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Seal conservation efforts aided by new facial recognition technology

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A team of New York scientists may have sealed the deal on the conservation of one of Maine’s most recognized wild animals.

The group of researchers out of Colgate University processed pictures of dozens of harbor seals in Casco Bay, on the state’s southern coast, then gathered them in a database.

They used the images to create SealNet, an automated facial recognition technology that has proven close to 100% accurate in identifying the mammals.

The software is being touted as “a vital tool for ecological and behavioral studies of marine mammals in the developing field of conservation technology,” according to a study which was published on Wiley Online Library.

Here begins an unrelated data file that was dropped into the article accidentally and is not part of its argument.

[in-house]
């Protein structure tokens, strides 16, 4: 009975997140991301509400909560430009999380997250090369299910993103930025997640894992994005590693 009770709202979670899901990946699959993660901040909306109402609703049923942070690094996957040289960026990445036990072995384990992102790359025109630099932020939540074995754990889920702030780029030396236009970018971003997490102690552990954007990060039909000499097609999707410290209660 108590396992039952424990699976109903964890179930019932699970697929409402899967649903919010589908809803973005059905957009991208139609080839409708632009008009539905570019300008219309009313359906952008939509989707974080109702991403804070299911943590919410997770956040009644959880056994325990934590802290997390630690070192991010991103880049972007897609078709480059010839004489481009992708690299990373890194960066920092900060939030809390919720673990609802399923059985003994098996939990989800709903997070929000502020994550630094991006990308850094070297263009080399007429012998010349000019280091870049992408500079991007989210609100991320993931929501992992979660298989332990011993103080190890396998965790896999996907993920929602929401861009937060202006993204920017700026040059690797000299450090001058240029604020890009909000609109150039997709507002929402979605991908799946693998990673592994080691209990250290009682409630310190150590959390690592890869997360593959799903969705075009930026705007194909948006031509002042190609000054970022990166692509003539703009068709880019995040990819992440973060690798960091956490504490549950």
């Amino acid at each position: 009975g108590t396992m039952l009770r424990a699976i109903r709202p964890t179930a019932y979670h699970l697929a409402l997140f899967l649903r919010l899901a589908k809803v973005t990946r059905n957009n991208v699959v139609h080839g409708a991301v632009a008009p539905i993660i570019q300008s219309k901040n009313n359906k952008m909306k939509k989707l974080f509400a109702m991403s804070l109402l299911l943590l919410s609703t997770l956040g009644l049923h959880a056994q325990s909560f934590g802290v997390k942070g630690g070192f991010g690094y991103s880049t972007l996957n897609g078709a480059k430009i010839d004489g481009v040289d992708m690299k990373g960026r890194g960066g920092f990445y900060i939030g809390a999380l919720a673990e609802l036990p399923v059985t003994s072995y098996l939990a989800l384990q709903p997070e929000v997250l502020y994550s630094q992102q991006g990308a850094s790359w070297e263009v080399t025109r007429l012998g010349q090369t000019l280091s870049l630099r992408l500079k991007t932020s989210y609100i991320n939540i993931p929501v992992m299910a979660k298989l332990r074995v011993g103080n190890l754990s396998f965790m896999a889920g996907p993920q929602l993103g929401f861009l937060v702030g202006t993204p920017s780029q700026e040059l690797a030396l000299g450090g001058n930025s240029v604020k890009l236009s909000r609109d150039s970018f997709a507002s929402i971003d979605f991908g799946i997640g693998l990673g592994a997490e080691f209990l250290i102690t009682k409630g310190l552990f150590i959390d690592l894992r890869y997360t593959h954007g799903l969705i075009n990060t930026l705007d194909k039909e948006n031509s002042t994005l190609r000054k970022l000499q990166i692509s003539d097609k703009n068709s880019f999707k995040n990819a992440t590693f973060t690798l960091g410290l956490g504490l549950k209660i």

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“Understanding their dispersal, understanding their patterns really helps inform any conservation efforts for the coast,” said team member Krista Ingram, who is also a biology teacher at the Colgate University. “For mobile marine mammals that move around a lot and are hard to photograph in the water, we need to be able to identify individuals.”

Harbor seals were once in danger of local extinction.
Alamy Stock Photo

The research team processed more than 1,700 images of over 400 seals and published its findings in April in a scientific journal.

Harbor seals were once in danger of local extinction as they were commercially hunted. However, the Marine Mammal Protection Act, which was enacted in 1972, prohibited the capturing of marine mammals in the U.S., saving them from endangerment.

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